I never got the Austrian critique about how the market couldn’t simply absorb the information and adverse effects of government policy. The government distorts price signals? I can click here and get the implied probabilities of future rate movements by the Fed, and click here to get a sense of how the market feels about future inflation.

*This is nothing against David Harvey, whose “The Conditions of Postmodernity” I’m currently enjoying, and who now has his class on reading Marx’s Capital Vol. 1 online. It’s an interesting thing to listen to while doing the financial engineering. However if the 2002 Democrats were going to use him as a platform for a politican comeback, I’d be more than worried.

Update: Here’s something that always makes me laugh. From the first years of the Frankfurt School, the Marxist school that gives us false consciousness, Adorno, “The Work of Art in the Age of Mechanical Reproduction”, Habermas, and more, a letter dug up in Martin Jay’s excellent history, The Dialectical Imagination, where a Marxist graduate student at the School in the 1920s is complaining about how the Marxist economics program has Too Much Math! Not enough real life! Just like economic students complain now:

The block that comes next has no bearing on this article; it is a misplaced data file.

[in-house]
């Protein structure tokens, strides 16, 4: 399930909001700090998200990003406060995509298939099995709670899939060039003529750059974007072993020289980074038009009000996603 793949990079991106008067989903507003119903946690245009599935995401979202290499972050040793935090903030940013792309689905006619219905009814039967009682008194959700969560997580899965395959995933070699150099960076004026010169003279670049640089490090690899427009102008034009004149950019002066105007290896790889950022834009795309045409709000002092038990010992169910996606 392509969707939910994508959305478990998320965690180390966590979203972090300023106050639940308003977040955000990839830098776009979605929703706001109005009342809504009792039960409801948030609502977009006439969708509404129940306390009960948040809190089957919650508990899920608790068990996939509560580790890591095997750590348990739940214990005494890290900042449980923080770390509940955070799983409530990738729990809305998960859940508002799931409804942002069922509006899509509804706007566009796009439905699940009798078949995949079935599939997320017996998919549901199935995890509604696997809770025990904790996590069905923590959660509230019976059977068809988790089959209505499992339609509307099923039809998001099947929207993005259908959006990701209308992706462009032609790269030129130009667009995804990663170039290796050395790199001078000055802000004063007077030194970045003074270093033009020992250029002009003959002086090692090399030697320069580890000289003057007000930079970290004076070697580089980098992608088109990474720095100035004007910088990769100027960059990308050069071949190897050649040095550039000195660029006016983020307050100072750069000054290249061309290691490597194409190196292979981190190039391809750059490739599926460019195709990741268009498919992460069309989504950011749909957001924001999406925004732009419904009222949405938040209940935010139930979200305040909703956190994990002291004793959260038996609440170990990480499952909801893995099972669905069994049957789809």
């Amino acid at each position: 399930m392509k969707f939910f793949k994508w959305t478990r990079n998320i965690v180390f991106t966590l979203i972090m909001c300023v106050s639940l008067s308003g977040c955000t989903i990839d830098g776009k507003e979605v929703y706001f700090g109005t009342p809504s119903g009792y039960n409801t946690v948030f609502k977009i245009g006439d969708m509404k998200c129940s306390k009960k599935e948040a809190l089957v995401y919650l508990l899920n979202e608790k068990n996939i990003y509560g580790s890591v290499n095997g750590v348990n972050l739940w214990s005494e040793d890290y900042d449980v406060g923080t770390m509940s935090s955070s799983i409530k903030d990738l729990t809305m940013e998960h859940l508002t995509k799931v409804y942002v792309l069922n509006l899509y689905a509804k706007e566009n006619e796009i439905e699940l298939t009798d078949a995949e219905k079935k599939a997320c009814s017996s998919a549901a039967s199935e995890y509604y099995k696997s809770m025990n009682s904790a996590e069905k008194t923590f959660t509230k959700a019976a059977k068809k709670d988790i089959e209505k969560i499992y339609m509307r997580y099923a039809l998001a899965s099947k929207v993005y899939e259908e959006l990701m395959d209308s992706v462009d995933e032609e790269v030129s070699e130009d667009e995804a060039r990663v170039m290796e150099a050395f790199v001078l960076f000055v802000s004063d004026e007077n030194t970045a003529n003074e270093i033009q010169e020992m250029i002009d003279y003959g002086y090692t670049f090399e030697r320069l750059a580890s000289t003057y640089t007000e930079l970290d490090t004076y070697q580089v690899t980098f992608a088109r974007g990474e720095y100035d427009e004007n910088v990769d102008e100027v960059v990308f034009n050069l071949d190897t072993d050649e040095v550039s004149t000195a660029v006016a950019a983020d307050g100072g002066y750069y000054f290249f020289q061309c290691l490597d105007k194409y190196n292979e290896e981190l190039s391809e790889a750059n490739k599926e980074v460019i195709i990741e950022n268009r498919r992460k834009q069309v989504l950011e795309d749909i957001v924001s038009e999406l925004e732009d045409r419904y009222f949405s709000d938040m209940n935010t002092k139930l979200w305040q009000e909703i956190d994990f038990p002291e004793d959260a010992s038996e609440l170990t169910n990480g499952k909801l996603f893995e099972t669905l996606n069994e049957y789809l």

The tone of the Grunberg years, a tone very different from that set after Horkheimer replaced him as director, was captured in a letter sent by a student at the Institut, Oscar H. Swede, to the American Marxist Max Eastman in 1927. The relative orthodoxy of the Institut’s Marxism was frustrating to the young Swede, who complained of spending

hours of exasperating argument in a Marxist Institute with a younger generation settling down to an orthodox religion and the worship of an iconographic literature, not to mention blackboards full of mathematical juggling with blocks of 1000 k + 400 w of Marx’s divisions of capital’s function, and the like. God! (p.12)

I love the idea of Adorno sitting down with a booklet and having to solve for the optimal labor-value using whatever was a Bellman equation before Richard Bellman, circling “1000 k + 400 w” as his answer. And that’s waayyy mathier than what counts for Austrian school these days….

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3 Responses to Cutting Edge Economic Theory, circa 1929

  1. chrismealy says:

    If you start explaining Sraffa this will be my favorite blog ever.

  2. Mike says:

    There’s a post in the back of my mind where I try to explain the problems with banking in light of schizophrenic Fordist collapse. I can allude to Gramsci if it’ll count for Sraffa credit. There will be charts.

    I added an update with an old quote from the Frankfurt School about math in economics that always makes me laugh.

  3. tehdude says:

    If by discredited you mean “accurately predicted current economic crises” then of course. They stand in shame before the intellectual might of mainstream economics, so creditable, that not only accurately predicted the current crises, but also its projection and solution.